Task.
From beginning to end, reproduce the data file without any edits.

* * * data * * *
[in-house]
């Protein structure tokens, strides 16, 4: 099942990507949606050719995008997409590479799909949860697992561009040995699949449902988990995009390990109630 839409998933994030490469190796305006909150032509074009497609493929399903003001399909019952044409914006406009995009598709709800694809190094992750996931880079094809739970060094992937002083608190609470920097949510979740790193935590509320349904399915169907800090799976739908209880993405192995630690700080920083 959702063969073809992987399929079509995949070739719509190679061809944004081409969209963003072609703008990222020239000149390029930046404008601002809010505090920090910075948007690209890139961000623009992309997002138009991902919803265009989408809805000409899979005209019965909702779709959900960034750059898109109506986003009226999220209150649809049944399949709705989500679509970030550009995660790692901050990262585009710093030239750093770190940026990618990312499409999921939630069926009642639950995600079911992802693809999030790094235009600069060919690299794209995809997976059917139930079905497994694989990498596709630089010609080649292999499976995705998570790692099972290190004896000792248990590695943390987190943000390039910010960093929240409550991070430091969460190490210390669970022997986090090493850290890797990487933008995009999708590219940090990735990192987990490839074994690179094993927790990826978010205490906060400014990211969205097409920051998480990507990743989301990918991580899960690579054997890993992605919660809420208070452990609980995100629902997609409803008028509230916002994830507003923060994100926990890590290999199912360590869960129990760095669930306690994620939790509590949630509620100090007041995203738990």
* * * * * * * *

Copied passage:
[in-house]
């Protein structure tokens, strides 16, 4: 099942990507949606050719995008997409590479799909949860697992561009040995699949449902988990995009390990109630 839409998933994030490469190796305006909150032509074009497609493929399903003001399909019952044409914006406009995009598709709800694809190094992750996931880079094809739970060094992937002083608190609470920097949510979740790193935590509320349904399915169907800090799976739908209880993405192995630690700080920083 959702063969073809992987399929079509995949070739719509190679061809944004081409969209963003072609703008990222020239000149390029930046404008601002809010505090920090910075948007690209890139961000623009992309997002138009991902919803265009989408809805000409899979005209019965909702779709959900960034750059898109109506986003009226999220209150649809049944399949709705989500679509970030550009995660790692901050990262585009710093030239750093770190940026990618990312499409999921939630069926009642639950995600079911992802693809999030790094235009600069060919690299794209995809997976059917139930079905497994694989990498596709630089010609080649292999499976995705998570790692099972290190004896000792248990590695943390987190943000390039910010960093929240409550991070430091969460190490210390669970022997986090090493850290890797990487933008995009999708590219940090990735990192987990490839074994690179094993927790990826978010205490906060400014990211969205097409920051998480990507990743989301990918991580899960690579054997890993992605919660809420208070452990609980995100629902997609409803008028509230916002994830507003923060994100926990890590290999199912360590869960129990760095669930306690994620939790509590949630509620100090007041995203738990």